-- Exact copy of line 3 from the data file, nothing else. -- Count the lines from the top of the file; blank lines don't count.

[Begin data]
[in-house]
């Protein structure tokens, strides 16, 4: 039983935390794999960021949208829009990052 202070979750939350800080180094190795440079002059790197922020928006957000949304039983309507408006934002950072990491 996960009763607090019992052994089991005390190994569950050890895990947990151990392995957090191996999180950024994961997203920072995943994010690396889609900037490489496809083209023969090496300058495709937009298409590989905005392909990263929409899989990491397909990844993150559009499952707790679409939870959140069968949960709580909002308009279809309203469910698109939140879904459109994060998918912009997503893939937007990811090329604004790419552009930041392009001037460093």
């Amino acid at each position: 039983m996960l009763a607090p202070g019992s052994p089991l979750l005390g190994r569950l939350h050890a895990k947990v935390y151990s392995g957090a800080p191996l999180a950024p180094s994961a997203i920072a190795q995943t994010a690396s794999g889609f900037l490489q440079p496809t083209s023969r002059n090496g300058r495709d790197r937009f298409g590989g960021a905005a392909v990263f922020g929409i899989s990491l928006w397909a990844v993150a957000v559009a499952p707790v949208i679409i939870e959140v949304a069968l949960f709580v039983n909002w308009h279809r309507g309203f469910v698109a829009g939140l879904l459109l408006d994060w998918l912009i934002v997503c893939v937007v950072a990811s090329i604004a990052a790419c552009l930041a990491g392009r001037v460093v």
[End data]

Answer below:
């Amino acid at each position: 039983m996960l009763a607090p202070g019992s052994p089991l979750l005390g190994r569950l939350h050890a895990k947990v935390y151990s392995g957090a800080p191996l999180a950024p180094s994961a997203i920072a190795q995943t994010a690396s794999g889609f900037l490489q440079p496809t083209s023969r002059n090496g300058r495709d790197r937009f298409g590989g960021a905005a392909v990263f922020g929409i899989s990491l928006w397909a990844v993150a957000v559009a499952p707790v949208i679409i939870e959140v949304a069968l949960f709580v039983n909002w308009h279809r309507g309203f469910v698109a829009g939140l879904l459109l408006d994060w998918l912009i934002v997503c893939v937007v950072a990811s090329i604004a990052a790419c552009l930041a990491g392009r001037v460093v």